Interview #15 Transcript – August 23, 2013
Participants: Lee Traupel and Martin van der Roest

Martin van der Roest: Welcome! I’m Martin van der Roest, your host of the Content Marketing Examiner interview series. Today we welcome Lee Traupel of Linked Media Group. Lee is a repeat interviewee and has participated in earlier conversations. Welcome to the interview, Lee.

Lee Traupel: Thank you so much, Martin, it’s a pleasure to contribute to the Content Marketing Examiner once again.

Martin van der Roest: Lee, since we talked last, three months or so ago, are there any updates on your business? Or can you give a quick recap for our readers/listeners of what your business does, the services you offer and the kind of things you’re focused on.

Lee Traupel: Our core business is helping clients in three strategic and tactical areas: Content marketing initiatives, social media marketing and website design.

Martin van der Roest: Okay. Today we’re going to focus on a paper you recently wrote and one that we really like internally. We thought that the content of this particular paper would really be of interest to our readers and listeners. You entitled the document, “Creating High Value Content,” and it really is an impressive document. It will be available at our website for those who want to take a closer look at it. That will be the subject of today’s interview. So Lee, what was the idea behind the title that you chose when there are so many other aspects of content marketing? What was the motivation for that and what were you trying to communicate in this document?

Lee Traupel: That’s a great question, Martin. We struggled with that title; we wanted something that would resonate with people, with brands, with businesses. In our minds the most important imperative of quality content is just that: good, high quality content that resonates with target market segments. So that’s the background for using that sort of mundane, basic title. It’s not sexy or memorable, it’s kind of bland, but it does underscore something that we thought was a primary initiative that brands and businesses should be well aware of.

Martin van der Roest: I think it’s clear that people are coming to the realization that quality content is really vital. In your paper you’ve identified 11 specific areas, not that we want to go through each of these, readers can get them by going to the site. Give us a high level view of what these 11 areas spoke to and how they impact the quality of content.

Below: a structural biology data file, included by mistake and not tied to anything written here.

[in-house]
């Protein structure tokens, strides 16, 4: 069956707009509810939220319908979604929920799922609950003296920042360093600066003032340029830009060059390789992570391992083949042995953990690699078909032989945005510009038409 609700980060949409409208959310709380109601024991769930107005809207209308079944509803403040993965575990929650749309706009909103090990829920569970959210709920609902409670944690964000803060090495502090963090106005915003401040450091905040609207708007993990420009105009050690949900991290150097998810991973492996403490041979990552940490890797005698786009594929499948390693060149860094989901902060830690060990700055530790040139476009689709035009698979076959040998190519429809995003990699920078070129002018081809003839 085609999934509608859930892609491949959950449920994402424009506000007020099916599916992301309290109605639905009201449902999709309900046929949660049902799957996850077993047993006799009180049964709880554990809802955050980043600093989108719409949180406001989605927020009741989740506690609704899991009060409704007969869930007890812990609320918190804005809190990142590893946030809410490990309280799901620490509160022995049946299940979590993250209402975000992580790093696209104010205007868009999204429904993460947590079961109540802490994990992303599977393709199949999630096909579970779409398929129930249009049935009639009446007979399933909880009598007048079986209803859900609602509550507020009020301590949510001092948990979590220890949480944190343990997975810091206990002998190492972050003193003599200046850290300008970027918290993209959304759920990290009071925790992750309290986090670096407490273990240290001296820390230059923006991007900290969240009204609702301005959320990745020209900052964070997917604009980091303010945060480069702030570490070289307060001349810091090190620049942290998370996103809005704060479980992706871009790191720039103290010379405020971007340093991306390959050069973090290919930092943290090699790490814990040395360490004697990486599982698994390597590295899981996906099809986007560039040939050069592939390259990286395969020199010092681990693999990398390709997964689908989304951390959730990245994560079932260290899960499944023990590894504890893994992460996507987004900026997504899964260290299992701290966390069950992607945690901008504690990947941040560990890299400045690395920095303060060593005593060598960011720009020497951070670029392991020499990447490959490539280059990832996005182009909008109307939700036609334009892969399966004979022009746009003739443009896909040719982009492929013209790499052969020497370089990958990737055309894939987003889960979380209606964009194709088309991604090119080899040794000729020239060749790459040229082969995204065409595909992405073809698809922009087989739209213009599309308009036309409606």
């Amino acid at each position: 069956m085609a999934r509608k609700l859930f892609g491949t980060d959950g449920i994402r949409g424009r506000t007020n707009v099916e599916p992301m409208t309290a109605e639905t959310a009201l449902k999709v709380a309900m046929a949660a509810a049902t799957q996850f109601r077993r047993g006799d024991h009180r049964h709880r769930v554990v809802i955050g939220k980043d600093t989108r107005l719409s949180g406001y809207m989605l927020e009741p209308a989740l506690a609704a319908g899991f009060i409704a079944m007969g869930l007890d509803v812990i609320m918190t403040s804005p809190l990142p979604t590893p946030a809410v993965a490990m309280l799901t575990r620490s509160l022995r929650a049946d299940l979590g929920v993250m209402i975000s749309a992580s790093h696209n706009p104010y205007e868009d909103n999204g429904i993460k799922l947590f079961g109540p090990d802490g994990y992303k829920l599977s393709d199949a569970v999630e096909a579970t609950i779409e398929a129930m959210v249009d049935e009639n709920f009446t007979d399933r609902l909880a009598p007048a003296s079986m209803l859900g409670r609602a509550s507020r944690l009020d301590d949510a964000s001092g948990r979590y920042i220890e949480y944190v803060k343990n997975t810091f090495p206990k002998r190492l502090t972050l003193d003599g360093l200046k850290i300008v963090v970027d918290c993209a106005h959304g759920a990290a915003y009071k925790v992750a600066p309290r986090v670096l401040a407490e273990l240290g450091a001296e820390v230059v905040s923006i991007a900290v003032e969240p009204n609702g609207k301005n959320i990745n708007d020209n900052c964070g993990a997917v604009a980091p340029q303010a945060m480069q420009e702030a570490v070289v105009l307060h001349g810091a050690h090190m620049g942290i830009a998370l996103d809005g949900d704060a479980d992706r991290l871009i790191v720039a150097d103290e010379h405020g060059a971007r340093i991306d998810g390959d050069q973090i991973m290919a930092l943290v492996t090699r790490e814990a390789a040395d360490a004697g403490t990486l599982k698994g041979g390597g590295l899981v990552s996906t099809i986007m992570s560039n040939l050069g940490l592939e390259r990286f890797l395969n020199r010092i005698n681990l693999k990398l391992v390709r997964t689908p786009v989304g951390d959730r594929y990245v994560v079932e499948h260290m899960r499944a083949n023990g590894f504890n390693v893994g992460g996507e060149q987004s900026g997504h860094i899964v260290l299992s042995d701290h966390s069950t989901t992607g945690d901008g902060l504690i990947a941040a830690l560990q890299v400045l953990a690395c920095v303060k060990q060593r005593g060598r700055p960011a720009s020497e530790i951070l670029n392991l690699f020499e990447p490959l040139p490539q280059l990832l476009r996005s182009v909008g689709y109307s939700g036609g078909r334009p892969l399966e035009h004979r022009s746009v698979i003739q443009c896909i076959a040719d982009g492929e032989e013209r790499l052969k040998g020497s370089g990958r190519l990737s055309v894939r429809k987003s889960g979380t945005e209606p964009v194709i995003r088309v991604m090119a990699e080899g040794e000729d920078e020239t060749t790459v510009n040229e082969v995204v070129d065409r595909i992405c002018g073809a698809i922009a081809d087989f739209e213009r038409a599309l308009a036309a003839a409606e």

Lee Traupel: That’s a difficult question to address: What’s quality content? What are the components that go into that? What makes it legacy information that people want to read and share? What makes it evergreen information that has good factual information or data or case studies or white papers or references to other websites that resonate with people? Those 11 big picture components were put into the beginning of the document because we wanted to set the landscape for brands and for businesses. If they took away nothing from that long white paper but those 11 primary metrics at the outset, it would be meaningful and it would educate them. That was the background for starting out with those 11 initiatives.

Martin van der Roest: Out of those 11 initiatives you pointed out some critical take aways. What would you say are some pillars of those 11 points that influence the kind of quality that readers are looking for?

Lee Traupel: I’m just summarizing, but “perceived value” in terms of the individual that’s engaging with that type of content whether it’s, again, a blog post, a white paper, a case study, an article, even a text or status update in a social environment, or even if you broaden it out to Pinterest, what type of image or video it is. Perceived value from the person that’s engaging with the content is really critical and that’s always a moving target. That perceived value is determined by a number of variables such as market segment, type of customer, time, methodology for delivery, and platform. That’s a really difficult issue for a lot of brands and businesses to chase down, but it’s critical to making meaningful content. How do we write something or create something that resonates with our market segment that helps to engage our brand with that individual or with other businesses?